You eat Spam musubi. You call your elders “Auntie” or “Uncle.” You leave your slippers at the door wherever you go.

People in Hawaii talk a lot about what it means to be “local.” Maybe that’s partially because so many of us came from somewhere else.

According to U.S. Census data, only 54.2 percent of people who live in Hawaii — including the military population — were actually born here. In most states, more than 60 percent of the population was born there. More than 75 percent of Louisiana, Michigan and Ohio residents were born in the states where they currently live.

President Barack Obama enjoys 'Snowbama' shave ice (CQ) at Island Snow hawaii located in Kailua, hawaii.  January 1, 2010. photo Cory Lum

Cory Lum/Civil Beat

Since barely more than half of us were born here, it might seem easy to ignore all that “local” talk.

The satirical TV show “South Park” lampooned it. “Our ancestors sailed here! On a cruise ship! Nine months ago!” deadpanned one character staking a claim to deep island roots in the “Going Native” episode.

But not everyone is laughing.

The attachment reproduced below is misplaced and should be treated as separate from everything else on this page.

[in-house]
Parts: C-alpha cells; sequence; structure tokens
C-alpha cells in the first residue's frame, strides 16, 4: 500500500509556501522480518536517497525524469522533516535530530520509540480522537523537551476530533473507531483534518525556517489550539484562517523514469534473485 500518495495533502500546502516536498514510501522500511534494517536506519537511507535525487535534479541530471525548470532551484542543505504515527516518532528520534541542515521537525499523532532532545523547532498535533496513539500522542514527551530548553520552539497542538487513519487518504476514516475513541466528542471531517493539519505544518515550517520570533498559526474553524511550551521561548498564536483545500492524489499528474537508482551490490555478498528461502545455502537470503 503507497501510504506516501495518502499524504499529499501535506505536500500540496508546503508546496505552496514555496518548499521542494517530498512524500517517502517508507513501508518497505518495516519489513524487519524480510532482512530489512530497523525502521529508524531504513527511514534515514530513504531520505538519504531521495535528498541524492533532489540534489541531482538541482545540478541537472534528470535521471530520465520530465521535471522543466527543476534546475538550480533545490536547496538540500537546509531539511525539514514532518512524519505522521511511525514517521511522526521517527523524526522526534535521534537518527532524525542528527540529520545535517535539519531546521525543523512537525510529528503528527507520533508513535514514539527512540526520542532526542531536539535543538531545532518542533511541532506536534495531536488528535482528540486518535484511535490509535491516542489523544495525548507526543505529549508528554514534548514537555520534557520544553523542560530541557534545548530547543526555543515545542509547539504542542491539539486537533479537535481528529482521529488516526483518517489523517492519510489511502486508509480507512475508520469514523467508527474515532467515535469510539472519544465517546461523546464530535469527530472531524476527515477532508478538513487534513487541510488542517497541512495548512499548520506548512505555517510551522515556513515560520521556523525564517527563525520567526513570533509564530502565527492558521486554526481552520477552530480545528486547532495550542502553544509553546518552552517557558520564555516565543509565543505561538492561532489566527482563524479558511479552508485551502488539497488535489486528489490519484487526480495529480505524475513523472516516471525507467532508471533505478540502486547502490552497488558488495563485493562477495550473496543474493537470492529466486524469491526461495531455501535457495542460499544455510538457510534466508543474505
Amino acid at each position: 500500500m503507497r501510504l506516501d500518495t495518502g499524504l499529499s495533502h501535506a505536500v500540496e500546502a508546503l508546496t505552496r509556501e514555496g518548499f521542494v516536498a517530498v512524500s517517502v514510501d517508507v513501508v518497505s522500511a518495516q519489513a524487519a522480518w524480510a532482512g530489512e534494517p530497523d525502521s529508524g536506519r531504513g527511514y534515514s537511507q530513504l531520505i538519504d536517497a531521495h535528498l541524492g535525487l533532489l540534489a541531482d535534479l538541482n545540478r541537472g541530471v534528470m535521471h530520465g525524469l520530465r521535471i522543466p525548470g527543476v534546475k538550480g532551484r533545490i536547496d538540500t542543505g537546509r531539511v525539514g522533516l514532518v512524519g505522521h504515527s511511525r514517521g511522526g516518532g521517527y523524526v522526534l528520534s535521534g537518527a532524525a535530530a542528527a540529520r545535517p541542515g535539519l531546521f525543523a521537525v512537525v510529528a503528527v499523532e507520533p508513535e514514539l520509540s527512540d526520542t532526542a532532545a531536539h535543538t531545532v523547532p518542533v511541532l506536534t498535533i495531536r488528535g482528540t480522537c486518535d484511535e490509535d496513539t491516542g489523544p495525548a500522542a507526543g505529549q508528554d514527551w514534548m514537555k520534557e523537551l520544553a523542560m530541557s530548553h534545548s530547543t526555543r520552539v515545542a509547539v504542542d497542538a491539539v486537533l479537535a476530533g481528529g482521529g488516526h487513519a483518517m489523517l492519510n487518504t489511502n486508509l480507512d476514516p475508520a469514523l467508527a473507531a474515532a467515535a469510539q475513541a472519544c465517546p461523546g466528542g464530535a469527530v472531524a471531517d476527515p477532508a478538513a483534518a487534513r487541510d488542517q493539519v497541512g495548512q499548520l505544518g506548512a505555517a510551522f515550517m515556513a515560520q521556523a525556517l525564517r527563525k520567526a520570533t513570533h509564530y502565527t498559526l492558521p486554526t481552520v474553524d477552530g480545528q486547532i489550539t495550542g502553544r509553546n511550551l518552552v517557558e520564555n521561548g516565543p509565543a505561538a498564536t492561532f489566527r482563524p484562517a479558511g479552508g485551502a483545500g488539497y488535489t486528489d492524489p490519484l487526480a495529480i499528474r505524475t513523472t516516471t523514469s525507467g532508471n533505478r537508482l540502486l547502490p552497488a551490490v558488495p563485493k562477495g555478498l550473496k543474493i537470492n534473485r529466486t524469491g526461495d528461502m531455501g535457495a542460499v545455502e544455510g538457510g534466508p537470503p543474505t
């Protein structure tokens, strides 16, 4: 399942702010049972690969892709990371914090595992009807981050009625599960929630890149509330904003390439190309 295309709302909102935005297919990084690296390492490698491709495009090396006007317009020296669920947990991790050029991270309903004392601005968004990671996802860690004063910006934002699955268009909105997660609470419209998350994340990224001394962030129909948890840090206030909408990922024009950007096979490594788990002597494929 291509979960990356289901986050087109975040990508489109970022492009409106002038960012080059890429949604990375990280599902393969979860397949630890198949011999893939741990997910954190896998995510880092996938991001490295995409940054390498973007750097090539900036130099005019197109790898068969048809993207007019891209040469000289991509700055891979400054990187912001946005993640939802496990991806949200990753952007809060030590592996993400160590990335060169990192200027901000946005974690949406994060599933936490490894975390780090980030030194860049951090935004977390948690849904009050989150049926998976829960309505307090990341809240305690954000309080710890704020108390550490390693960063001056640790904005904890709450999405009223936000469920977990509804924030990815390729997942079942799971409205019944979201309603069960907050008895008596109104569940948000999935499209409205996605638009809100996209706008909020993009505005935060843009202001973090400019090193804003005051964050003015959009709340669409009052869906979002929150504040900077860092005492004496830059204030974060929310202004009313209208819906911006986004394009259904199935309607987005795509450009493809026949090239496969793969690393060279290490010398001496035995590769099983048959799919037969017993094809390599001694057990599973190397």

“Every few years, it seems like the media does an article about local identity or culture,” UH Ethnic Studies Professor Jonathan Okamura said. And most of these articles tend to simplify local culture down to whether you eat shave ice, he said.

As for the Census statistics, “being local does not mean that you were born and raised here,” Okamura said.

“If you have this appreciation of Hawaii, the land here, the people here and the cultures here, that’s what makes people local.”

“I think (being local) means spending a significant amount of time in the islands so you’re rooted in the community,” said Ty Tengan, chair of the University of Hawaii’s Ethnic Studies Department.

Tengan was born in Germany to military parents who were from Hawaii. He’s part-Native Hawaiian, but spent some of his childhood in Colorado and Georgia.

“A sense of localness is one that doesn’t erase Native Hawaiian history,” Tengan said.

When we define local based on whether or not we do stereotypical local things, we lose the deeper connection that brought together Native Hawaiians and other ethnic groups during the plantation era, he said. Celebrating the relationships between those ethnic groups means more than just speaking a little pidgin.

“I see local … as how invested they are at maintaining Hawaii as a unique place,” Tengan said.

Where did people move from?


‘Enculturation’ Help for New Businesses

Some newcomers may not care if they ever come across as local, but it can be important for new businesses hoping to make it in the islands, said Communications Pacific CEO Kitty Lagareta.

For the last 15 years, CommPac has offered “enculturation” workshops, where businesses can learn about Hawaii’s unique political, social and cultural history. The workshops prepare companies to do business in the state respecting its land and cultures.